The company has found ‘material misalignment’ with current association group and has decided to refrain from renewing its membership in 2020.
Oil & gas giant, Royal Dutch Shell has recently announced plans to exit a U.S. oil refining lobby over climate-related policy positions. According to a statement, the energy company said that it has developed a new set of principles to direct the way it manages its relations with industry associations on climate-related policies.
Reports claim that Shell, while reviewing its current association with 19 industry groups, found some misalignment with nine groups. Most notably ‘material misalignment’ was found with refining and petrochemical trade association, American Fuel & Petrochemical manufacturers (AFPm). As a result, Shell said that it has decided to not renew its membership of AFPm in 2020.
Speaking on the move, Ben van Beurden, CEO, Shell, according to Electrek, said that the need for urgent action in response to climate change has become even more obvious since the signing of the Paris Agreement in 2015. As a result, society’s expectations have changed, and the company’s views have further evolved.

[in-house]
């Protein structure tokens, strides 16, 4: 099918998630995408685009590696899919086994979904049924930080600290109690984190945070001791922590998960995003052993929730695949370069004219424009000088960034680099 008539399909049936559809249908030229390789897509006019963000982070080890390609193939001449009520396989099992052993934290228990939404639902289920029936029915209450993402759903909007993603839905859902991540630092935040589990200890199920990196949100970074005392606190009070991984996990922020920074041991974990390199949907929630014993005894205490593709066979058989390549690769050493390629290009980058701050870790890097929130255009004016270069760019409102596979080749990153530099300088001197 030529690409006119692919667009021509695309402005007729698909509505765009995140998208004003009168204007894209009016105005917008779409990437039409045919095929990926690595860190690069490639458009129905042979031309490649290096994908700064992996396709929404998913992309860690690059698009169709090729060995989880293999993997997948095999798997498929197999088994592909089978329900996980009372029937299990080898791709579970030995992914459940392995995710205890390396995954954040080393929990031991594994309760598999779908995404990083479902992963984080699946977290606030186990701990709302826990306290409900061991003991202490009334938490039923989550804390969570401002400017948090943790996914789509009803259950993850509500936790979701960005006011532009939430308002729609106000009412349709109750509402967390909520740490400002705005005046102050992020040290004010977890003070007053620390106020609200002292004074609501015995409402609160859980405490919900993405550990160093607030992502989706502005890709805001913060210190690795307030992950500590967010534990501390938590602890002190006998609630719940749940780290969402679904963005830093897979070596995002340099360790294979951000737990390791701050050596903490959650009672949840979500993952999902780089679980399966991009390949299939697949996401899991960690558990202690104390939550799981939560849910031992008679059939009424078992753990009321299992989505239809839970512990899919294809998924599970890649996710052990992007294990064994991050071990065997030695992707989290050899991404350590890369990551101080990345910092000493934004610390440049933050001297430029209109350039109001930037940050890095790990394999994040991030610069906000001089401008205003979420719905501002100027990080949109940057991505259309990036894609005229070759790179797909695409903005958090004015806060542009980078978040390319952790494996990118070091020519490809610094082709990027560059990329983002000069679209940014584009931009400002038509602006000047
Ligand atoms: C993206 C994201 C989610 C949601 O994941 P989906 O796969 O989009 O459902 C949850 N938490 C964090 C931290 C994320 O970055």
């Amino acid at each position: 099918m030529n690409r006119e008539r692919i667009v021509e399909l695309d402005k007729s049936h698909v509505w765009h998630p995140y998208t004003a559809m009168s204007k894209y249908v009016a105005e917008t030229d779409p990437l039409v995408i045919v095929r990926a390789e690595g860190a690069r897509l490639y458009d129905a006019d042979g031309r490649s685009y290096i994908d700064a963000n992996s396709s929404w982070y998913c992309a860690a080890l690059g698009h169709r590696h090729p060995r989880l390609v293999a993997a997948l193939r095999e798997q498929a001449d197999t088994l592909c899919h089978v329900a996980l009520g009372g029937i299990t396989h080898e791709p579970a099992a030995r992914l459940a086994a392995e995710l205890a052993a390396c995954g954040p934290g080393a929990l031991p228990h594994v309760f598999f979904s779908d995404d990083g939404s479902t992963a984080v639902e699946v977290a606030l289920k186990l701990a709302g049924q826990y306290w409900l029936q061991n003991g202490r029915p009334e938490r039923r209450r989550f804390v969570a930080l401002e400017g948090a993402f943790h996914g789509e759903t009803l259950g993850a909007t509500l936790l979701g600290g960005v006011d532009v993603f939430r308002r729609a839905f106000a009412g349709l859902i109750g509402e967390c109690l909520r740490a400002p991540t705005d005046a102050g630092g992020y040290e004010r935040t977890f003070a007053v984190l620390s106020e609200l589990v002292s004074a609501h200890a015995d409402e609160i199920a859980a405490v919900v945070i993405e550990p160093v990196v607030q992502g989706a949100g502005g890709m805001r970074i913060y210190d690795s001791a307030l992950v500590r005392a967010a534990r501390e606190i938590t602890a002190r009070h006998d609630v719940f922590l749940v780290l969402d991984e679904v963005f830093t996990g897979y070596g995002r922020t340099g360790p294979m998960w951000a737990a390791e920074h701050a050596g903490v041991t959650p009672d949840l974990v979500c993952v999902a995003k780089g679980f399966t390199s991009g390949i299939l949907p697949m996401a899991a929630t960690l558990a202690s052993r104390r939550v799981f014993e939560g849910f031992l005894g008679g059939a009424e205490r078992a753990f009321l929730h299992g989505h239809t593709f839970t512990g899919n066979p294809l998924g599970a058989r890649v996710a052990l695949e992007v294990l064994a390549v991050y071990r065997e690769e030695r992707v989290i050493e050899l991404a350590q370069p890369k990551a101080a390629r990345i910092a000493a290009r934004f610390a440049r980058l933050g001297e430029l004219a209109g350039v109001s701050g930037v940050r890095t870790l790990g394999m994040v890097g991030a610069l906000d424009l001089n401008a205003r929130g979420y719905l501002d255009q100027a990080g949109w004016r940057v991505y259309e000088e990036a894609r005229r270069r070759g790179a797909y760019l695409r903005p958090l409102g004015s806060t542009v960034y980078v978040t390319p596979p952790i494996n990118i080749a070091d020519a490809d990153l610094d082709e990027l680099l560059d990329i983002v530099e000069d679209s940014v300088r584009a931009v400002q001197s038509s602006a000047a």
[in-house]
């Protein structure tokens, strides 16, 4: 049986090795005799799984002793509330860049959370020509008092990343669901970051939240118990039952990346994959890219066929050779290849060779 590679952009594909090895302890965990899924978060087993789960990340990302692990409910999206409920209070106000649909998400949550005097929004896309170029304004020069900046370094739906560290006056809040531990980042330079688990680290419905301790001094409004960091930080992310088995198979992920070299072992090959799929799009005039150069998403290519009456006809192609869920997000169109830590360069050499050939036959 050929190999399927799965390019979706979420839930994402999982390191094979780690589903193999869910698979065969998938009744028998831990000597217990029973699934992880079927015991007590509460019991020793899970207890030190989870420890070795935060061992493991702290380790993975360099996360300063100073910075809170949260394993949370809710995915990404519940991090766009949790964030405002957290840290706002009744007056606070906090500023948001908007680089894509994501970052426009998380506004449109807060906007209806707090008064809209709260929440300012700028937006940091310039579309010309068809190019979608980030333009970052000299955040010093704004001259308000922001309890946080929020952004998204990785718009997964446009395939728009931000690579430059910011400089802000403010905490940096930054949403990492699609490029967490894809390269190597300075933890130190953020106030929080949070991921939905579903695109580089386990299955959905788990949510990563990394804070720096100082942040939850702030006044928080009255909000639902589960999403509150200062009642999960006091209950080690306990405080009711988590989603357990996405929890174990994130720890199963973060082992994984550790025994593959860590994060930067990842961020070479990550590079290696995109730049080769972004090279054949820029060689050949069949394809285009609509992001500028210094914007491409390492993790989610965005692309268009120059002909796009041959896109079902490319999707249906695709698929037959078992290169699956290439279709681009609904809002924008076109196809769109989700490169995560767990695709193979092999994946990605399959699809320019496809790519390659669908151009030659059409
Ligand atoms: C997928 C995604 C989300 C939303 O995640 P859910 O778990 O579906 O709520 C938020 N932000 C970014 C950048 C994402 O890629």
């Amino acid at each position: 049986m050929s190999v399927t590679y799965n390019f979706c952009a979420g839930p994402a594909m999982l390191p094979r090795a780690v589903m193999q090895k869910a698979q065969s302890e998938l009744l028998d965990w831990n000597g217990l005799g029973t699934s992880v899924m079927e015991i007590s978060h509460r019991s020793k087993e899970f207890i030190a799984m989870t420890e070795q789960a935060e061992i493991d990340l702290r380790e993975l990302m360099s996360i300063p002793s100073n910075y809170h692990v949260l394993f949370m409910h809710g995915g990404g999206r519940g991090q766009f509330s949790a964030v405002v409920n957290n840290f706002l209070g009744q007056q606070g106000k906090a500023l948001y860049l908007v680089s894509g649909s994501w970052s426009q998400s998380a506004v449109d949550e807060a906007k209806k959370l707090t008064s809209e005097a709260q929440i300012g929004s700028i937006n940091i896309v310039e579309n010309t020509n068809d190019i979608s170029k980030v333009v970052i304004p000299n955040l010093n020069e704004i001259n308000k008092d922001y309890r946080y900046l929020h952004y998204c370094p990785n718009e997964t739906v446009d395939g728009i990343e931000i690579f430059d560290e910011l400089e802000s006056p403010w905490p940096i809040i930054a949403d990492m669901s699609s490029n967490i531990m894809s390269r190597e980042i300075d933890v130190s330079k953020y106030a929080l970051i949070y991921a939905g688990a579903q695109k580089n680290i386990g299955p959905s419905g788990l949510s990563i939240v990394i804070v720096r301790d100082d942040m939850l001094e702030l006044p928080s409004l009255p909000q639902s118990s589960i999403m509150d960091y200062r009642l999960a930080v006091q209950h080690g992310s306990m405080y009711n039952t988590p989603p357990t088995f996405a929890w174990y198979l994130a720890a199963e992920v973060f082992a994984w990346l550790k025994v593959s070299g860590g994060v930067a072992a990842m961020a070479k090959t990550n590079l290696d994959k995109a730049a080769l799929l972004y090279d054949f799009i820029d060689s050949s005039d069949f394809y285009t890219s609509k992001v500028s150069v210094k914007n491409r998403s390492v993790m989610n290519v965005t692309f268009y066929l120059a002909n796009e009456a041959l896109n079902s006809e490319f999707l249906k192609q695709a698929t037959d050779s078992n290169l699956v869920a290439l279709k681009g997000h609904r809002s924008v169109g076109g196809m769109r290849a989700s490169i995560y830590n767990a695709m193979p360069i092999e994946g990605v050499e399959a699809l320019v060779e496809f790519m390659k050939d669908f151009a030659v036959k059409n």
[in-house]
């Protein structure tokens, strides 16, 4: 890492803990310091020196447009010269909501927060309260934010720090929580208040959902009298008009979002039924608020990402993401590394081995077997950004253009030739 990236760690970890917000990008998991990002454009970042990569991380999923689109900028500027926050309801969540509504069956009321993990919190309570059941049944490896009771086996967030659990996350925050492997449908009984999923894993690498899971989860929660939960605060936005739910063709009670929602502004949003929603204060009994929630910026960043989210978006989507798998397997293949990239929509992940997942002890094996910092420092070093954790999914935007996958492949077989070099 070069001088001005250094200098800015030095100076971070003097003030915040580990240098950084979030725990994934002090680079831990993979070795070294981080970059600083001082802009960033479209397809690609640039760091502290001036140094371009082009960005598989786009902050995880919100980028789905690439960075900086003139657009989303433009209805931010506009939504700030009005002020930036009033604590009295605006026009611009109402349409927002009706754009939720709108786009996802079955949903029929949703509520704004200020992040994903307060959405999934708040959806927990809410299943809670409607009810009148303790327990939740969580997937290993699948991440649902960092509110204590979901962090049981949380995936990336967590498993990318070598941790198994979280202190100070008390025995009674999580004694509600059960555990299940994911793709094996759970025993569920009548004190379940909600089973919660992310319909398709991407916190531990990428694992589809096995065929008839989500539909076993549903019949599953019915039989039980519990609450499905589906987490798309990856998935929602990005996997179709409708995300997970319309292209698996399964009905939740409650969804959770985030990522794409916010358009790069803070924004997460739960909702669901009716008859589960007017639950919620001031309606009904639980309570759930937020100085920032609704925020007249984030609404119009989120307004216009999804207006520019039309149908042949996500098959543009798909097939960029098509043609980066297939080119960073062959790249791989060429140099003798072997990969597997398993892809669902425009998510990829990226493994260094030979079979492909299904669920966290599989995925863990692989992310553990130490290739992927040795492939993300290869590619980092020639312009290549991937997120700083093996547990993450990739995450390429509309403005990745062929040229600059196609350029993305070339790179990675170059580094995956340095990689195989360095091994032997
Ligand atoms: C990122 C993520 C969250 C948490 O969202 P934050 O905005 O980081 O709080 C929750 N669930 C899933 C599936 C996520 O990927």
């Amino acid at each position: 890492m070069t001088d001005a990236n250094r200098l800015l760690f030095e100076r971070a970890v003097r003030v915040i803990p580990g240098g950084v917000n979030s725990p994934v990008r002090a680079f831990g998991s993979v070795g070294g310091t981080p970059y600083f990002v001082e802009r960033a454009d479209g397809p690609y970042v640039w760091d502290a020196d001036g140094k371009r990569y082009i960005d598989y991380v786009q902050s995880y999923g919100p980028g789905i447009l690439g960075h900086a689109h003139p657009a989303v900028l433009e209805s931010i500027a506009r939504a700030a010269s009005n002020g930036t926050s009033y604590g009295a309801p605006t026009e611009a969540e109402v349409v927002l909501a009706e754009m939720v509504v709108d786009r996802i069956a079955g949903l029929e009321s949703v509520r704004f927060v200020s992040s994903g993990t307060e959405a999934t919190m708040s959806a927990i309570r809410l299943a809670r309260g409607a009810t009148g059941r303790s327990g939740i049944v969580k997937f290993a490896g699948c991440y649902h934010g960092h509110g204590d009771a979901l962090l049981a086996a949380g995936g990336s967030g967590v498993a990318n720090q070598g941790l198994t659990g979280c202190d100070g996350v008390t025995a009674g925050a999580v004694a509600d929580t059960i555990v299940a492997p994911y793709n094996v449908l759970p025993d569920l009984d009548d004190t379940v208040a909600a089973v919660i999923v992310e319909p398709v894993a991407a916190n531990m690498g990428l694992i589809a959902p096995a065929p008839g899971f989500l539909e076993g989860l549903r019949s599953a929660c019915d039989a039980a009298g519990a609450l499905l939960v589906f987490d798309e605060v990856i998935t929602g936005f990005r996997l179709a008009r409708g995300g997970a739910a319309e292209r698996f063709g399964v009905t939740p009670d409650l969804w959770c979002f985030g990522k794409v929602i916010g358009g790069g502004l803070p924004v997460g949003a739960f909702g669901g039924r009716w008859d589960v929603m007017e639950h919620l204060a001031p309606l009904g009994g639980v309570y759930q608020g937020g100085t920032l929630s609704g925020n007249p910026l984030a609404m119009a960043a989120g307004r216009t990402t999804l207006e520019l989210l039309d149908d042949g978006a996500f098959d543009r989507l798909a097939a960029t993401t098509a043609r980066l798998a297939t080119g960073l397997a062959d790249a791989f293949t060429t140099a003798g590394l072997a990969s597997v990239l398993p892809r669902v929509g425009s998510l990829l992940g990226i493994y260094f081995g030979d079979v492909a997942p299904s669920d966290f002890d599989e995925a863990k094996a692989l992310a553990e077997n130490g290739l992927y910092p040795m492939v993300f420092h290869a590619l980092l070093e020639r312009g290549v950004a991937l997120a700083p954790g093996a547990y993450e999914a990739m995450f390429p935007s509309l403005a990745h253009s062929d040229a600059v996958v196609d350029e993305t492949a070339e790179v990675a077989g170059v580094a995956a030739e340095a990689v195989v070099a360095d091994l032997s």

For the record, almost every country in the world has signed the 2015 Paris Agreement, vowing to limit the rising temperatures to below two degrees Celsius.
However, citing Shell’s decision, AFPm said that it wishes Shell all the best in the future adding that it would continue working to advance policies that ensure affordable and reliable access to petrochemicals and fuels, while being faithful stewards of the environment.
Reportedly, in 2018, Shell had also agreed to link executive pay to emission reduction targets starting in 2020 after coming under pressure from shareholders. However, the company now faces a lawsuit from climate activists who are pressurizing it to quit oil altogether.